- Casually reviewing the job description before an interview is not enough to set you up for success. Asking for “tips” the night before an interview won’t allow enough time to thoroughly prepare. The hard truth is that you’ve got to take enough time to THINK about what you’ll be doing and consider who you’ll be working with. Comprehensive research will shed light on clues to help you relate to the interviewer, vs. relying on “being cute” to win them over.
- Scripting your answers to typically asked questions and considering relevant examples of your work takes time and effort. Scripted responses are not intended to sound canned. Instead, the process allows you to practice getting your stories straight. It will help you say more with fewer words. Winging it will typically lead to missing key points. You can also talk too much about the wrong things and end up wasting everybody’s time.
- Always ask about the next steps and when you should expect to hear back from an employer at the end of an interview. (Caveat: Ask the hiring manger or recruiter. Team members may not be in a position to tell you.) These questions aren’t being pushy. You’re merely asking for information. This information allows you to follow up accordingly instead of waiting and wondering.
- Yes, send a thank you email. Do not restate your entire cover letter or resume. Instead, acknowledge what you heard/learned that was important to each person you spoke with. Re-confirm when you will check back based on the timelines they provided.
Timing (more strategy)
- Be very aware of timelines so you can juggle offers if they occur. Don’t put your least favorite interview ahead of another if there’s an opportunity to delay a few days. This doesn’t mean you should push an interview out weeks – just be aware of timing. Using the time to finish the process with more than one employer allows you the opportunity to get more than one offer to consider.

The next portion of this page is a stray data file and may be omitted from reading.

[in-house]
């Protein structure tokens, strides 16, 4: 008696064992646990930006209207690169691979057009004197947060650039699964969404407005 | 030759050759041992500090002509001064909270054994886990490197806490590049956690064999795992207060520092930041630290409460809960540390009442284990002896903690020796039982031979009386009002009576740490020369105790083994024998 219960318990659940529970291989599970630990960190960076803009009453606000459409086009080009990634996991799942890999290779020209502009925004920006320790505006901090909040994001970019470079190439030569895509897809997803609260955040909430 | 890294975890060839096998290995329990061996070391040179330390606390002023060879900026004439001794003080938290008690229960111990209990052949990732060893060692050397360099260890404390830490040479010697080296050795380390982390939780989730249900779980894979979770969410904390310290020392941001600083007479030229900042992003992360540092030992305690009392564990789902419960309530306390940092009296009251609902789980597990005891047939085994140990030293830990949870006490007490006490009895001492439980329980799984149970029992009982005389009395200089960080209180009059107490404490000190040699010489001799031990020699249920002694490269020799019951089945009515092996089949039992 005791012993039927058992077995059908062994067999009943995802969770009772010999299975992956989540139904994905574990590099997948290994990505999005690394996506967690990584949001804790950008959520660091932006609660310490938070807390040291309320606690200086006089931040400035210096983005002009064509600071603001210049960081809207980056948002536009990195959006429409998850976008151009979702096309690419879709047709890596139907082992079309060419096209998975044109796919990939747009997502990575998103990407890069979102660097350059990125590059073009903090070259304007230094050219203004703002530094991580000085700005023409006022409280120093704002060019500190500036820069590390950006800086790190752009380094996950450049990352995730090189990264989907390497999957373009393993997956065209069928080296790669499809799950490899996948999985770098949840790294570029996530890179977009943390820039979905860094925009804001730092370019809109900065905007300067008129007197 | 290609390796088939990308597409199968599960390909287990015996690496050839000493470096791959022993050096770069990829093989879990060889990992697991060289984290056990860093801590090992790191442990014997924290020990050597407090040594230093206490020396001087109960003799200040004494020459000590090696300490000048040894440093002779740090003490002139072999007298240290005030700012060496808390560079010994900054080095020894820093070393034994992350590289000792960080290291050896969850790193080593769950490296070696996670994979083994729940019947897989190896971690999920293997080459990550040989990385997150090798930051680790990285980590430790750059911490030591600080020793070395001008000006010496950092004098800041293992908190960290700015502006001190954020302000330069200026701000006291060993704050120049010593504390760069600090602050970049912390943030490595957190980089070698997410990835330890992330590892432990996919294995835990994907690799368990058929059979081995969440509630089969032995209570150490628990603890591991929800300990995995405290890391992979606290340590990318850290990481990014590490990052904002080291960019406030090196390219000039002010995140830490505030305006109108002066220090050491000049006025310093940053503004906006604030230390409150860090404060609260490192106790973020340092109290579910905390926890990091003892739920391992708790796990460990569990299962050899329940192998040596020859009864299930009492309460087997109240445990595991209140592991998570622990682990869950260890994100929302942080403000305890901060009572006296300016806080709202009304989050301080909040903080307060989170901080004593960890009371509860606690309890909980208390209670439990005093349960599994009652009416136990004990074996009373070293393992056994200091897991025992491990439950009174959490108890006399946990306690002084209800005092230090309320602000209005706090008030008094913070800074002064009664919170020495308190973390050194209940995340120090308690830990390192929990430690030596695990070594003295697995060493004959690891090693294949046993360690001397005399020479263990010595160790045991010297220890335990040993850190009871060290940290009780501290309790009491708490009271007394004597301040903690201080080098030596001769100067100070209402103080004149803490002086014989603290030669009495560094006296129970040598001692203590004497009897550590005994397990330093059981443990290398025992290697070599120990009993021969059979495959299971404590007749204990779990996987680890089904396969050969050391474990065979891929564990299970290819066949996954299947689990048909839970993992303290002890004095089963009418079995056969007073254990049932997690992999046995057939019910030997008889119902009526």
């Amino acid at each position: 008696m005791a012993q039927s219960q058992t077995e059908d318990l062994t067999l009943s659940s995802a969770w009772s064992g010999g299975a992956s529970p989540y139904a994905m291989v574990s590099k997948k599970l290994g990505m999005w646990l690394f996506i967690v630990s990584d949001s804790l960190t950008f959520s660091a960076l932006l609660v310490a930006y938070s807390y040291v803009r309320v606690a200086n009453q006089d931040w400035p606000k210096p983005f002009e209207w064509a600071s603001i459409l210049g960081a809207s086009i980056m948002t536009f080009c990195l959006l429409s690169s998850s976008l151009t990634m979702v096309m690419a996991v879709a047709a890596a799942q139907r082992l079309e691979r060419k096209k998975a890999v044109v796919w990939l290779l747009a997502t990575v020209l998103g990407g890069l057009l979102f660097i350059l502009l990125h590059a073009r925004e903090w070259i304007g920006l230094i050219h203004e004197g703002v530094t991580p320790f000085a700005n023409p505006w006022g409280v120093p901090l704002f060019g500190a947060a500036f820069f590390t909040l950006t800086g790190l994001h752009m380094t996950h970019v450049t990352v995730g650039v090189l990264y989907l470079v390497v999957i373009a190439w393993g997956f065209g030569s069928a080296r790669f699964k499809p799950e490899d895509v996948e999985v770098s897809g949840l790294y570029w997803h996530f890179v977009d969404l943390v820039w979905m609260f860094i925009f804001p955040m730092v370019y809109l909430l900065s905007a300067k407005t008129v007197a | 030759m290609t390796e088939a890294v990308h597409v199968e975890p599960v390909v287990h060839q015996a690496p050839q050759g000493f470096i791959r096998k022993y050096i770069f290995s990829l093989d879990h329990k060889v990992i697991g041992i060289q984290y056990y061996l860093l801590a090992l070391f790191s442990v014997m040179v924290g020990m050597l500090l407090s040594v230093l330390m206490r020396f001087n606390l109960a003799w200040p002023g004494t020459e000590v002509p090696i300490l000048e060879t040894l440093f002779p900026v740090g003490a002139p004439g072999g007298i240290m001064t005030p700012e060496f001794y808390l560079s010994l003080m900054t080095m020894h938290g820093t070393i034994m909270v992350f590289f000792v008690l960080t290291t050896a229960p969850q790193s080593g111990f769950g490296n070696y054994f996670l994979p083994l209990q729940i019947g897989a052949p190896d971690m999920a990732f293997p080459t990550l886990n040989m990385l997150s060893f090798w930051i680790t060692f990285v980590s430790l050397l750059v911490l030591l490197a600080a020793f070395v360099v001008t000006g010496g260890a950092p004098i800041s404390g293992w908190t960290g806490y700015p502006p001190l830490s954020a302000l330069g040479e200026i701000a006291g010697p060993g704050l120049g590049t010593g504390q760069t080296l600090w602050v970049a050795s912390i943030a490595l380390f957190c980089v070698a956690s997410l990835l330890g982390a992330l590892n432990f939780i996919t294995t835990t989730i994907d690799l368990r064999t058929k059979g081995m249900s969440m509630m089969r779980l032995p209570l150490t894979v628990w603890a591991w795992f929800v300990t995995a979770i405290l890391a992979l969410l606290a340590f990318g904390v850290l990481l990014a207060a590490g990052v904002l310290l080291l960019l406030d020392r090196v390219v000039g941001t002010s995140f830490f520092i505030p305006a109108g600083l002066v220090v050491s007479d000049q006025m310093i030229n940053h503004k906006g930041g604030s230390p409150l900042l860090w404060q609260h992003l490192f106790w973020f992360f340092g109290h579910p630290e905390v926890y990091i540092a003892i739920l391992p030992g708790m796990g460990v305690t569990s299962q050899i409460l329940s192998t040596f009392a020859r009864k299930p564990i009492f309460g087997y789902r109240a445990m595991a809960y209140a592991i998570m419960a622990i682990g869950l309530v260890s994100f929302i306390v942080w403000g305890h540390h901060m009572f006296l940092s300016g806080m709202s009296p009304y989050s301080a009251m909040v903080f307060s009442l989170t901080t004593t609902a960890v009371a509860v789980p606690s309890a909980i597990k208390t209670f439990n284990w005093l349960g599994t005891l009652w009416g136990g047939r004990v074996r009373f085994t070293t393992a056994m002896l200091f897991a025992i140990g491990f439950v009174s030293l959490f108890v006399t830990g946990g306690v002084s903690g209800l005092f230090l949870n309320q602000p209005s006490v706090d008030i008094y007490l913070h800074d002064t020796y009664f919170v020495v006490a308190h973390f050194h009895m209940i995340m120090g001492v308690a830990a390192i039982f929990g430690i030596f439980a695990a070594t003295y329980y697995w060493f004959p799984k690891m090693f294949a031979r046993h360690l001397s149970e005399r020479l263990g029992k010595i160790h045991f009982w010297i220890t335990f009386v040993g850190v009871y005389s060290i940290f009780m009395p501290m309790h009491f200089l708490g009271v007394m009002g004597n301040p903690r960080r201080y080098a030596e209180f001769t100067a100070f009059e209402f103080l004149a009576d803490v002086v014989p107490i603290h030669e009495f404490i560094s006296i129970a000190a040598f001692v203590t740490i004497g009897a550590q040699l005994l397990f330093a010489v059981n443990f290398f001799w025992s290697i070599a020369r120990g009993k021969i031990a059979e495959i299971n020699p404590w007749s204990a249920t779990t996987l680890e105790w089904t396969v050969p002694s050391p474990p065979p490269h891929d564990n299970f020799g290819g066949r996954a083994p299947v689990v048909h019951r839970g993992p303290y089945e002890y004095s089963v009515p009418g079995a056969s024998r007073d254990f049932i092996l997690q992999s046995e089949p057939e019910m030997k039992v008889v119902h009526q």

- Unless you are a unicorn, it will do you no good to play one employer against another. Don’t lie and pretend you have an offer you haven’t received. If asked if you are interviewing elsewhere, you can simply say: “This is the job I am most excited about!” At that precise moment, it is true. Telling an interviewer all of your business may kick you out of the running. Sometimes they know they can’t move as fast as they assume they need to. Or they believe you aren’t really that interested in them.
- You’re in a better position to negotiate when you have two offers. But proceed with caution. You still need to be able to present VALUE. You’ve got to support a request for more money in better terms than saying: “XYZ Company offered more.” I recommend getting help with negotiations instead of assuming anything.
- Don’t put all your eggs in one basket. Even after the best round of interviews, continue to pursue other leads. It’s not over until you receive a written offer. I recommend that you accept interviews at another company you have a strong interest in if the opportunity arises after you have accepted an offer but have not yet started working. You just never know…
These key points cover the majority of issues job seekers face. Begin with these tips, and let me know how your results improve.
For more career advice, check out my webinars on Unbeatable Interviewing Techniques, Strategic Networking & Informational Interviewing and Negotiating Compensation and follow me on LinkedIn and Twitter.